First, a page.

8. Expose them a wide variety of musical genres. There’s so much great music in the world that never gets heard on mainstream anymore. Your student may love jazz, or Celtic music, and not know it, simply because she hasn’t heard enough of that style yet. How about samba, blues, classic rock, bossa nova, show tunes, and gospel?
9. Learn how to improvise (at least a little) and teach your students how to do so. It is musically freeing, joyful, and more fun that you might imagine. Just take away any pressure to “get it right” or even sound “good.” You and your student both have good ears, so with practice, you’ll get better at improvising. The real challenge, and the real reward, is to become more comfortable with it. In this respect it’s just like learning a new language. If you haven’t improvised before, here are some lessons to get you started: http://keyboardimprov.com/lessons/free/ (And if you want to hear how Beethoven improvised, listen to his Fanstasia, Op.77. His student Carl Czerny wrote that this piece sounds just like how Beethoven actually improvised!)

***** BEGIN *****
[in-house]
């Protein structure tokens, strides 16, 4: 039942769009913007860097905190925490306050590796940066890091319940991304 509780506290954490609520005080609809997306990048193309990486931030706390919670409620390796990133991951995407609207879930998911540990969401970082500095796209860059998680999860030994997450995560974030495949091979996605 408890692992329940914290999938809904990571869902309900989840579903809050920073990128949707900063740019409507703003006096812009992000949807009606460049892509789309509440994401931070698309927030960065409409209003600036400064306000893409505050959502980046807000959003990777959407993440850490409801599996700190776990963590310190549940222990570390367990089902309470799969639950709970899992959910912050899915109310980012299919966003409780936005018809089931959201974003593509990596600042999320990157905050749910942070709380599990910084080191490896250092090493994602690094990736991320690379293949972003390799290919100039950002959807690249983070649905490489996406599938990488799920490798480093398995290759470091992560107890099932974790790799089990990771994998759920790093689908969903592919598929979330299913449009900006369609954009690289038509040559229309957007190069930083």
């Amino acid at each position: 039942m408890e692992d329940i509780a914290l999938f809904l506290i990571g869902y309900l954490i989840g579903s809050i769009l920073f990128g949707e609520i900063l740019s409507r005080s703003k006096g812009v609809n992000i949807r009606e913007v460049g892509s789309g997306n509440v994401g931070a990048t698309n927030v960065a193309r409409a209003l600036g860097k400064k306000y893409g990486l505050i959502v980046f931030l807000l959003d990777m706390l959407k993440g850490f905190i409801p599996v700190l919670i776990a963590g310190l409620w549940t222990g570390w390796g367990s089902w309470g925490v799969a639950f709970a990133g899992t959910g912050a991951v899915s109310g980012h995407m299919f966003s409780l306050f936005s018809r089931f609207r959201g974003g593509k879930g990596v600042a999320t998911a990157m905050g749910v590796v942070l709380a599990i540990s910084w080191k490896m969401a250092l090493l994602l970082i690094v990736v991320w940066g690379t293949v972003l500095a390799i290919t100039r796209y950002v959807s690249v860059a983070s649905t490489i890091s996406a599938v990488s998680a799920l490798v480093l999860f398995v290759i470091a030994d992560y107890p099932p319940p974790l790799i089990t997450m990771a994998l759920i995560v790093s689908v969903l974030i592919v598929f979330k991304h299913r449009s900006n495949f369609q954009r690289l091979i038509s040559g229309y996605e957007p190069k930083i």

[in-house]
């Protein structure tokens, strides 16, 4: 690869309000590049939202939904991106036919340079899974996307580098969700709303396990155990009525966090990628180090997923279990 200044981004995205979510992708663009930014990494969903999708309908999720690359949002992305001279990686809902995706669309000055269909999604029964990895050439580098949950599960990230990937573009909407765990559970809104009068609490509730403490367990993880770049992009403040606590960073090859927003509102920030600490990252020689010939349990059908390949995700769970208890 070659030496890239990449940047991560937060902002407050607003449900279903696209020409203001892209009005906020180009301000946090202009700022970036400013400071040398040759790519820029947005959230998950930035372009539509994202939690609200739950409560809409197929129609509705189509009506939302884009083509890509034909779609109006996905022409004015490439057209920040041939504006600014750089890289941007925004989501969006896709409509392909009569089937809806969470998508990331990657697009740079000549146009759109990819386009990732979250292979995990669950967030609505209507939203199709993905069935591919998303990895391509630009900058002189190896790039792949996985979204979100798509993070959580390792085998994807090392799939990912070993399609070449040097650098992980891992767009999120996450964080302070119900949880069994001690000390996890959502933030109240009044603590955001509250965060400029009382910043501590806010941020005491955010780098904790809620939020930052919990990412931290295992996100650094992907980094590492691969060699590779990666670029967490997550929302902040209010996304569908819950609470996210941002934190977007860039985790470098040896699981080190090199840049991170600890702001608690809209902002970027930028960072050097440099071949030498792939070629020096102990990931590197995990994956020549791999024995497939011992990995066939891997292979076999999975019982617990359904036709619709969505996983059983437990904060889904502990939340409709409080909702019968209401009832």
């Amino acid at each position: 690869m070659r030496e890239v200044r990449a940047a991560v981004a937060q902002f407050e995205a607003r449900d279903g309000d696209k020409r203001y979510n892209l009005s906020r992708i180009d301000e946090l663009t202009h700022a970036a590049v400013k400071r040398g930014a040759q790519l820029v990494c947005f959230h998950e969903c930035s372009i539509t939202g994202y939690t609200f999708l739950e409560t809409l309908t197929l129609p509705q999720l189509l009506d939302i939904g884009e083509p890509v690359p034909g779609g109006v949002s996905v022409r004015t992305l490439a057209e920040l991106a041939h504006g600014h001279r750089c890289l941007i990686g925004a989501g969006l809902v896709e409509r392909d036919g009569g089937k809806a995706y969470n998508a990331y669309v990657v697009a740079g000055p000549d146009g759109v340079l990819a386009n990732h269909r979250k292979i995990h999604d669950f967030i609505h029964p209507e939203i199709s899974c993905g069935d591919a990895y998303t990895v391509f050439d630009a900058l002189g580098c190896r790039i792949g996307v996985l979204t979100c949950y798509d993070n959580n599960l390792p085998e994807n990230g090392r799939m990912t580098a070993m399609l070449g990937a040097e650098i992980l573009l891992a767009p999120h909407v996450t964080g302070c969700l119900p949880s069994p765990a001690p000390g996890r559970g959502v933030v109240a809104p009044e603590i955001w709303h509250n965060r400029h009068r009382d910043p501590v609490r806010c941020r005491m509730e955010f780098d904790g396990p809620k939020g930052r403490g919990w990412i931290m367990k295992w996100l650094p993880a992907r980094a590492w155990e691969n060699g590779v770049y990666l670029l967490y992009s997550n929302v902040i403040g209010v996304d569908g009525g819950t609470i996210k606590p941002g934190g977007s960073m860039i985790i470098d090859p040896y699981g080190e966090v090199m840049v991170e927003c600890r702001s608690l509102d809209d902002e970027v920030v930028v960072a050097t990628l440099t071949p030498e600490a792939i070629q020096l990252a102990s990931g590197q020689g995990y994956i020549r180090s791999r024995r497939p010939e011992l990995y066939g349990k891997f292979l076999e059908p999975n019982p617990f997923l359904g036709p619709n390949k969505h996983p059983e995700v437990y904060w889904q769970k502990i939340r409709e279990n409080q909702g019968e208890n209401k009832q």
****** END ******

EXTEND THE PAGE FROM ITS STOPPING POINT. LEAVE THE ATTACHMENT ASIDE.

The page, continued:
So these are just a few ways that I’ve found to be effective in keeping teens interested in the piano. I sometimes say “I don’t teach piano. I teach the student.” Each person is different, and we owe it to them to connect with them in an individual way. A way that takes both their love of music and their whole environment into account. We need students, our students need (and want) music in their lives, and our culture needs active musical participation.
I’m sure you have your own experiences, challenges, and insights. Please share them with us in the comments below. Thanks, and good luck!